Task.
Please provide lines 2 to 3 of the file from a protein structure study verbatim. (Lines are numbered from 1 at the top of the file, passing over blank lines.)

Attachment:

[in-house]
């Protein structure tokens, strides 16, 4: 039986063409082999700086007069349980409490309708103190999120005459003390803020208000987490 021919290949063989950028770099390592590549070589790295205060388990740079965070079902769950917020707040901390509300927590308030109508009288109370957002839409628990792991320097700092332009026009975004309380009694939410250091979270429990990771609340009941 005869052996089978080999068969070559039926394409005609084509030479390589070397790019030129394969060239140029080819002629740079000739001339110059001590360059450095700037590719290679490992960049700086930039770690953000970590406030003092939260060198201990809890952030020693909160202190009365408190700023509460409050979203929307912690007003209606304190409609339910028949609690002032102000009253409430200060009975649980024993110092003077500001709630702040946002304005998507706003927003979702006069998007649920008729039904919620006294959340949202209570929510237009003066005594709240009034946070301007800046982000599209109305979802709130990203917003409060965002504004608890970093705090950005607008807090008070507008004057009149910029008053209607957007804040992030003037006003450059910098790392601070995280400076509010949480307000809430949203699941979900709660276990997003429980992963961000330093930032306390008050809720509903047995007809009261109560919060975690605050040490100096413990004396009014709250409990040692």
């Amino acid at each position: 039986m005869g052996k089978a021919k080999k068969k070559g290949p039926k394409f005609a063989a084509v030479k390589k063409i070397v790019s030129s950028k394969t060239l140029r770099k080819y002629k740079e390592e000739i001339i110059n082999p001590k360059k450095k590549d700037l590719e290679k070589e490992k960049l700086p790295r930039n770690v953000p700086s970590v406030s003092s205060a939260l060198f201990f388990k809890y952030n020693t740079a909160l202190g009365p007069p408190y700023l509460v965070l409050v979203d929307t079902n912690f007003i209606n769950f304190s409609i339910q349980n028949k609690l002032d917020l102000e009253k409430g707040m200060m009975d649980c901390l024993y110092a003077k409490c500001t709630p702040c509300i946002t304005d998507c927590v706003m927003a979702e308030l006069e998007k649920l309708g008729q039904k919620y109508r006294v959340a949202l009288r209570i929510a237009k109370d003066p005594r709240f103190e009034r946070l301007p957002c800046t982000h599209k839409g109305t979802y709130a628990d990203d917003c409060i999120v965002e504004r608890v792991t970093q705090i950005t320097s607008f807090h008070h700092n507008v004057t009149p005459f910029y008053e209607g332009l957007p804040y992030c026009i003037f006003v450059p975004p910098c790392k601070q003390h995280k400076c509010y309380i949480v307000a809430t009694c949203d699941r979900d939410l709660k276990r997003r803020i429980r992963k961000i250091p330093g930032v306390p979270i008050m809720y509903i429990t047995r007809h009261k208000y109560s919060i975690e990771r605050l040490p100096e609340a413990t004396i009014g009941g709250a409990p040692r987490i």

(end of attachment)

């Protein structure tokens, strides 16, 4: 039986063409082999700086007069349980409490309708103190999120005459003390803020208000987490 021919290949063989950028770099390592590549070589790295205060388990740079965070079902769950917020707040901390509300927590308030109508009288109370957002839409628990792991320097700092332009026009975004309380009694939410250091979270429990990771609340009941 005869052996089978080999068969070559039926394409005609084509030479390589070397790019030129394969060239140029080819002629740079000739001339110059001590360059450095700037590719290679490992960049700086930039770690953000970590406030003092939260060198201990809890952030020693909160202190009365408190700023509460409050979203929307912690007003209606304190409609339910028949609690002032102000009253409430200060009975649980024993110092003077500001709630702040946002304005998507706003927003979702006069998007649920008729039904919620006294959340949202209570929510237009003066005594709240009034946070301007800046982000599209109305979802709130990203917003409060965002504004608890970093705090950005607008807090008070507008004057009149910029008053209607957007804040992030003037006003450059910098790392601070995280400076509010949480307000809430949203699941979900709660276990997003429980992963961000330093930032306390008050809720509903047995007809009261109560919060975690605050040490100096413990004396009014709250409990040692």
């Amino acid at each position: 039986m005869g052996k089978a021919k080999k068969k070559g290949p039926k394409f005609a063989a084509v030479k390589k063409i070397v790019s030129s950028k394969t060239l140029r770099k080819y002629k740079e390592e000739i001339i110059n082999p001590k360059k450095k590549d700037l590719e290679k070589e490992k960049l700086p790295r930039n770690v953000p700086s970590v406030s003092s205060a939260l060198f201990f388990k809890y952030n020693t740079a909160l202190g009365p007069p408190y700023l509460v965070l409050v979203d929307t079902n912690f007003i209606n769950f304190s409609i339910q349980n028949k609690l002032d917020l102000e009253k409430g707040m200060m009975d649980c901390l024993y110092a003077k409490c500001t709630p702040c509300i946002t304005d998507c927590v706003m927003a979702e308030l006069e998007k649920l309708g008729q039904k919620y109508r006294v959340a949202l009288r209570i929510a237009k109370d003066p005594r709240f103190e009034r946070l301007p957002c800046t982000h599209k839409g109305t979802y709130a628990d990203d917003c409060i999120v965002e504004r608890v792991t970093q705090i950005t320097s607008f807090h008070h700092n507008v004057t009149p005459f910029y008053e209607g332009l957007p804040y992030c026009i003037f006003v450059p975004p910098c790392k601070q003390h995280k400076c509010y309380i949480v307000a809430t009694c949203d699941r979900d939410l709660k276990r997003r803020i429980r992963k961000i250091p330093g930032v306390p979270i008050m809720y509903i429990t047995r007809h009261k208000y109560s919060i975690e990771r605050l040490p100096e609340a413990t004396i009014g009941g709250a409990p040692r987490i």